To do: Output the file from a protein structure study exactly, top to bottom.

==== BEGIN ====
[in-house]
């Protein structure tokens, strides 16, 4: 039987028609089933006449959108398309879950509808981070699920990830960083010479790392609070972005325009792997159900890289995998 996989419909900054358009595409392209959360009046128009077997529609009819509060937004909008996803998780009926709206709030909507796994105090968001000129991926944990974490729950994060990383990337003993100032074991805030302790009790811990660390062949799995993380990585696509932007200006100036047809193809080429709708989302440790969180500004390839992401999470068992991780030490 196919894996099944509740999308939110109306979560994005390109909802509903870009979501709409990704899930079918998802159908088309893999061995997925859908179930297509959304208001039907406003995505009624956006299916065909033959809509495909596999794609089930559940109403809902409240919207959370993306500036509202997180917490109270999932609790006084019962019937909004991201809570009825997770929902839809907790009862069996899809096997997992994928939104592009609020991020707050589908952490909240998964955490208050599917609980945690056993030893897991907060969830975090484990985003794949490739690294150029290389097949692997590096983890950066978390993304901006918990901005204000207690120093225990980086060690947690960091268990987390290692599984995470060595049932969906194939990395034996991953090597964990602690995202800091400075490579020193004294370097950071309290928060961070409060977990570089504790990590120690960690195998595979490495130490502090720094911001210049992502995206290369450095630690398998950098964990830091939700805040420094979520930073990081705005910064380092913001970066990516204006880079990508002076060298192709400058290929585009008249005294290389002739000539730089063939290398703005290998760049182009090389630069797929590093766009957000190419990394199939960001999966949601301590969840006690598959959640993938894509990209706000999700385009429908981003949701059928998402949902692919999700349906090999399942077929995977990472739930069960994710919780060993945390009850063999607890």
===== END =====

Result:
[in-house]
């Protein structure tokens, strides 16, 4: 039987028609089933006449959108398309879950509808981070699920990830960083010479790392609070972005325009792997159900890289995998 996989419909900054358009595409392209959360009046128009077997529609009819509060937004909008996803998780009926709206709030909507796994105090968001000129991926944990974490729950994060990383990337003993100032074991805030302790009790811990660390062949799995993380990585696509932007200006100036047809193809080429709708989302440790969180500004390839992401999470068992991780030490 196919894996099944509740999308939110109306979560994005390109909802509903870009979501709409990704899930079918998802159908088309893999061995997925859908179930297509959304208001039907406003995505009624956006299916065909033959809509495909596999794609089930559940109403809902409240919207959370993306500036509202997180917490109270999932609790006084019962019937909004991201809570009825997770929902839809907790009862069996899809096997997992994928939104592009609020991020707050589908952490909240998964955490208050599917609980945690056993030893897991907060969830975090484990985003794949490739690294150029290389097949692997590096983890950066978390993304901006918990901005204000207690120093225990980086060690947690960091268990987390290692599984995470060595049932969906194939990395034996991953090597964990602690995202800091400075490579020193004294370097950071309290928060961070409060977990570089504790990590120690960690195998595979490495130490502090720094911001210049992502995206290369450095630690398998950098964990830091939700805040420094979520930073990081705005910064380092913001970066990516204006880079990508002076060298192709400058290929585009008249005294290389002739000539730089063939290398703005290998760049182009090389630069797929590093766009957000190419990394199939960001999966949601301590969840006690598959959640993938894509990209706000999700385009429908981003949701059928998402949902692919999700349906090999399942077929995977990472739930069960994710919780060993945390009850063999607890």